AAR Call for Papers (Traditions of Eastern Late Antiquity)

AAR Call for Papers (Traditions of Eastern Late Antiquity) January 16, 2014

The American Academy of Religion call for papers for the 2014 annual meeting is now live, and it includes a brand new program unit which I co-chair. Here are the details. Click through to submit a paper proposal!

Traditions of Eastern Late Antiquity Group

Statement of Purpose:

This program unit focused on Late Antiquity in the East aims to provide a home for the study of religious traditions that are rooted in Mesopotamia, Persia, and western Asia, particularly those parts that were outside the Roman cultural reach such as Zoroastrianism, Manichaeism, and Mandaeism. While the group will focus on late antiquity, many of these traditions, and particularly their extant texts come to us from much later periods, and this scholarly issue will be part of our discussions. In addition, many of the traditions that were born in this time and place also spread to other parts of the world, and the study of them in those forms and contexts also has a place within this program unit, as does investigation of their response to the rise of Islam in the region. In addition, this group’s focus is not exclusively on those traditions that developed uniquely in this region, but also those which, when transplanted there, had significant evolutions in that milieu that differ from their counterparts in other times and places (e.g. Christianity, Judaism). We likewise encourage research which focuses on the interaction between the various communities and traditions of this place and time.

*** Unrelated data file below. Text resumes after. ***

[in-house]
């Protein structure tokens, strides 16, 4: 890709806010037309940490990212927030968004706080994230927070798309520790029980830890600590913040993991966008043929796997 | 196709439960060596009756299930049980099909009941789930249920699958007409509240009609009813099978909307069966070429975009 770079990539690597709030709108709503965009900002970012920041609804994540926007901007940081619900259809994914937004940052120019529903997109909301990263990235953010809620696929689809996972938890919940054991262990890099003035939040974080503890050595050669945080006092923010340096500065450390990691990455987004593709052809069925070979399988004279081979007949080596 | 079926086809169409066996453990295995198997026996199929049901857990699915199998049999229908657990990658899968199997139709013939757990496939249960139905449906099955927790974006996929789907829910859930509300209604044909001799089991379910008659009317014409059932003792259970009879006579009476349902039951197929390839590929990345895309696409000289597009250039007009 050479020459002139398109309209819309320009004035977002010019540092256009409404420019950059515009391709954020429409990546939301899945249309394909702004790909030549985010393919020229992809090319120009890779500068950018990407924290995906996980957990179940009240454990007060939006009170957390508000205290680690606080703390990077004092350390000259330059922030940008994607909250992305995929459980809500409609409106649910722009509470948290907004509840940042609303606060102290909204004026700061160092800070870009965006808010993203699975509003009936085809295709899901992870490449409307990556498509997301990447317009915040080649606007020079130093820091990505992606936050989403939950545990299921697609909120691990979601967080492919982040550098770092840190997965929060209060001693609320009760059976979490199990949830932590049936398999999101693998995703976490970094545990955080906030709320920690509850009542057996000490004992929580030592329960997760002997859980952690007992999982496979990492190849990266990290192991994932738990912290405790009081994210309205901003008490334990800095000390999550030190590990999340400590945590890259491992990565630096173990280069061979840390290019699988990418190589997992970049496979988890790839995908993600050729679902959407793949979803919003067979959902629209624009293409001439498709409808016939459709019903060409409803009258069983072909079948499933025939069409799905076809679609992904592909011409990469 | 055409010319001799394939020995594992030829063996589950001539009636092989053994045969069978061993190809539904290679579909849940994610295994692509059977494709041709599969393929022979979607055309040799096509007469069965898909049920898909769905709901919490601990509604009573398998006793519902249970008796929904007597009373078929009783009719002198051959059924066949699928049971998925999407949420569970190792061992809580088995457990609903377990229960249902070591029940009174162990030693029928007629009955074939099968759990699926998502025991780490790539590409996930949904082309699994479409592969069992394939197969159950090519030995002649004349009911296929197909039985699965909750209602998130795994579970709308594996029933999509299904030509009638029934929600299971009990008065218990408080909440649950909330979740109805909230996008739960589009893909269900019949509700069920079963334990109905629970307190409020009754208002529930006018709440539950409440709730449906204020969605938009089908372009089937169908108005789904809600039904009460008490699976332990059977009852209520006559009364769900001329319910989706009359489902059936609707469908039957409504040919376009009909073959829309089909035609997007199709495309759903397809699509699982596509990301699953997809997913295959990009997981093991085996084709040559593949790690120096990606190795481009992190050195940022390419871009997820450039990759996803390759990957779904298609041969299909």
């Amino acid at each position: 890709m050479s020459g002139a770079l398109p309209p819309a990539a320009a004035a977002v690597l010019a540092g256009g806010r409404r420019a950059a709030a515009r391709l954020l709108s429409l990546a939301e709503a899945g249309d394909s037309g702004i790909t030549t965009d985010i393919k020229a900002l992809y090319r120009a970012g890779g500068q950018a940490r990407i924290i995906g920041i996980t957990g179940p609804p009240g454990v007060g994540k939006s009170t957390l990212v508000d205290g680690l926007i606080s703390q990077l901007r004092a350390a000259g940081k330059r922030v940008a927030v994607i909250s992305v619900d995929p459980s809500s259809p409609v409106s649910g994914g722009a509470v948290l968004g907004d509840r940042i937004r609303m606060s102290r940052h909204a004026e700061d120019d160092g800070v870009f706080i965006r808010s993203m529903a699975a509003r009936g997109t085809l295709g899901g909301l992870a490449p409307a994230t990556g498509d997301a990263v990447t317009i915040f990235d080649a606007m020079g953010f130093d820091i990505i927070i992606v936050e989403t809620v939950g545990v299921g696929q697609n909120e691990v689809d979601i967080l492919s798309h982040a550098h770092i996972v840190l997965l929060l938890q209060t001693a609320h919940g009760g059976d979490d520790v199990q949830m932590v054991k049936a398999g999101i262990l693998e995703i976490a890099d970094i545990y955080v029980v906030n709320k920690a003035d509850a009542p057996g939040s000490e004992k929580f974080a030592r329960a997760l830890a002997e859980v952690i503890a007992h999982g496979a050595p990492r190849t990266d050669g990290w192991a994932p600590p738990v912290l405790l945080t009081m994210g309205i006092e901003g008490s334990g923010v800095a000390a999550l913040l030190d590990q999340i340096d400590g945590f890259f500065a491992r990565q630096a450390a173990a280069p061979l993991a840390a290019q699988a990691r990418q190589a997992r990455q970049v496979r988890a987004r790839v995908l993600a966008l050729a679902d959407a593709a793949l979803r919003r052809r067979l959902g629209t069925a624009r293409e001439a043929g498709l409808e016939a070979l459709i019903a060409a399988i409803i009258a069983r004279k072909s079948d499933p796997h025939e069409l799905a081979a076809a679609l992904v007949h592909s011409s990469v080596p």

Call for Papers:

For its inaugural year, the group is issuing an open call for papers on any topic within the boundaries of the program unit. However, proposals are especially welcome on the subject of urban life and religious community in Eastern Late Antiquity. What do we know about how religiously-defined communities congregated (or not) in the big urban centers of the late antique east? How did they relate (or not) to cities, the other people that lived there and the folks that governed them? What do we know about, and what can we learn from, the study of traditions which thrived solely or primarily in urban (or rural) areas, and from the comparison of sources and material evidence related to those traditions which spanned the urban-rural divide?

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